REPORTER: “What can you tell us about the shooting at your mall?”

YOU: “First, we want to express our most sincere condolences to the victims and their families. At this moment, local law enforcement is on the scene, collecting as much information as they can. We’ve cleared the mall and the police are leading the investigation.”

REPORTER: “Can you confirm that five people were killed in the shooting?”

YOU: “This is an ongoing investigation, and we are doing everything we can to collect as much information as we can. We’re working in tandem with law enforcement and I’ll have an update in one hour. Thank you.”

REPORTER: “What about the shooter? What do you know about him?”

YOU: Again, this is an ongoing investigation. I don’t want to speculate on anything. I’ll be back in an hour with more details. In the meantime, you can call this phone number, or check our website for updates. Thank you so much, and again, we express our deepest condolences to the victims and their families. Thank you.”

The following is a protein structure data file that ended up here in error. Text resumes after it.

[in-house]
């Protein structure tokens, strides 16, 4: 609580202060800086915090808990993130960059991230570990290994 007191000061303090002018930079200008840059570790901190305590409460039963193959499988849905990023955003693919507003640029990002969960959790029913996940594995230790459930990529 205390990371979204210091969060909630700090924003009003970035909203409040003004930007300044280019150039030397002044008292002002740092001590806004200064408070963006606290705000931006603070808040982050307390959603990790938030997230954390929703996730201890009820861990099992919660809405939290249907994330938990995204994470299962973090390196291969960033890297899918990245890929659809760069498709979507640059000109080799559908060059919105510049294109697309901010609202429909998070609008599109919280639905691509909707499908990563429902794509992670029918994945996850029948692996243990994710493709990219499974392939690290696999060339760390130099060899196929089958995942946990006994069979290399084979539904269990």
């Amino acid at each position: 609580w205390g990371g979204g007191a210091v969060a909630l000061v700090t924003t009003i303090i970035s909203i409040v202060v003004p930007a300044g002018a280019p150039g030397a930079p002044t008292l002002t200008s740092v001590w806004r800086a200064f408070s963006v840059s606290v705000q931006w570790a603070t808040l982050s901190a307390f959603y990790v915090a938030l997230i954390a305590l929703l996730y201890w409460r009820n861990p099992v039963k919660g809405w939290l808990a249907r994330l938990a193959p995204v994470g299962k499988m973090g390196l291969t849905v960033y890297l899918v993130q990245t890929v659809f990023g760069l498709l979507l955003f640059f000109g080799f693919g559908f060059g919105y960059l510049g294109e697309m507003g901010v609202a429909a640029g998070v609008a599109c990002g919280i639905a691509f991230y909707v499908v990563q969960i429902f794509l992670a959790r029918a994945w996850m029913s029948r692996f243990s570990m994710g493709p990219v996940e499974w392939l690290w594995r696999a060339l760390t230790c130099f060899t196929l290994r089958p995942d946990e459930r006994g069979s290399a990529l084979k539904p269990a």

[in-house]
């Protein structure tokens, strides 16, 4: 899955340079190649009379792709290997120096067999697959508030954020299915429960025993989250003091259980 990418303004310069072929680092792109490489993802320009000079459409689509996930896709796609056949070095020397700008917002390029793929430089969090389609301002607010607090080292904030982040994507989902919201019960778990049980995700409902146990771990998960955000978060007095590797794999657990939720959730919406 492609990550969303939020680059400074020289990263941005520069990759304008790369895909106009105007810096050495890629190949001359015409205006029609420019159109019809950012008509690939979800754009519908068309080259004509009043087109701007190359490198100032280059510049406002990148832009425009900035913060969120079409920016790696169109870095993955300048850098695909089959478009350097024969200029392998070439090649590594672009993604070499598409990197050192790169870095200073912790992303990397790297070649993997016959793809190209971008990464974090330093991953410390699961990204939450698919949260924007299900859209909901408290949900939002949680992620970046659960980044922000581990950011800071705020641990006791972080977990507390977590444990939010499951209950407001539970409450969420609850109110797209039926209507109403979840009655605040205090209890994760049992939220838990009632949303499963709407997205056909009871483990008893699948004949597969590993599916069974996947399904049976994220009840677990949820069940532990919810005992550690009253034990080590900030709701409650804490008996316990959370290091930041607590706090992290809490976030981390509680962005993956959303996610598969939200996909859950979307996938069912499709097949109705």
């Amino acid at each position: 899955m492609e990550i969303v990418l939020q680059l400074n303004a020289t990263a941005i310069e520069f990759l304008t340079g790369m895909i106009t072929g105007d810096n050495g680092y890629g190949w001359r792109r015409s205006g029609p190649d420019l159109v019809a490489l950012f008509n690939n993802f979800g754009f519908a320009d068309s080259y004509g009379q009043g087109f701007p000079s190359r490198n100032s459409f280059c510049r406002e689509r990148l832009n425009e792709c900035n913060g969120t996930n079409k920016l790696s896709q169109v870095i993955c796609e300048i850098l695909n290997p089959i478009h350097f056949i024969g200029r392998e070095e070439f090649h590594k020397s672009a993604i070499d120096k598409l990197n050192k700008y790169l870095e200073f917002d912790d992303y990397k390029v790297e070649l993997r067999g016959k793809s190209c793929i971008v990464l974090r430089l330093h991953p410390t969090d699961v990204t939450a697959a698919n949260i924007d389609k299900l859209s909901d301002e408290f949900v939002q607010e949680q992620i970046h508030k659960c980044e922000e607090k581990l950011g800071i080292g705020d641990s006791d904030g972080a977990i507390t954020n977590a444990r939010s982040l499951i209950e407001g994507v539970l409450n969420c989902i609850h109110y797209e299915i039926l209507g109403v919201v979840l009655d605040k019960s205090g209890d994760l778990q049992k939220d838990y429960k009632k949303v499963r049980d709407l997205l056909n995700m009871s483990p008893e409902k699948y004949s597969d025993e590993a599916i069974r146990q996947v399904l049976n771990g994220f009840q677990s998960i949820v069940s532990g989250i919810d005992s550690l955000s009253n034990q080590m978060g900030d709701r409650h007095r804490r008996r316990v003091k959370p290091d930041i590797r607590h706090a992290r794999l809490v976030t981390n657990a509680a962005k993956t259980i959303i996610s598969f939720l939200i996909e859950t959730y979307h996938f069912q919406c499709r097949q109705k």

This is an extreme example and a horrible situation that hopefully none of you will ever have to face. But, in the case of a situation like this, or any situation you weren’t expecting, you don’t have to answer every question immediately. In fact, you shouldn’t. You certainly want to be sympathetic, if not empathetic, and appreciate why the questions are being asked but don’t be railroaded into providing answers. Don’t just give an answer because you feel obligated to do so. No matter how many times the questions are repeated, even if multiple reporters are shouting at you, remember that blurting something out is not the solution. It will only lead to further damage control. Punt the ball, take a deep breath and regroup, and provide more information after you’ve had a chance to digest it.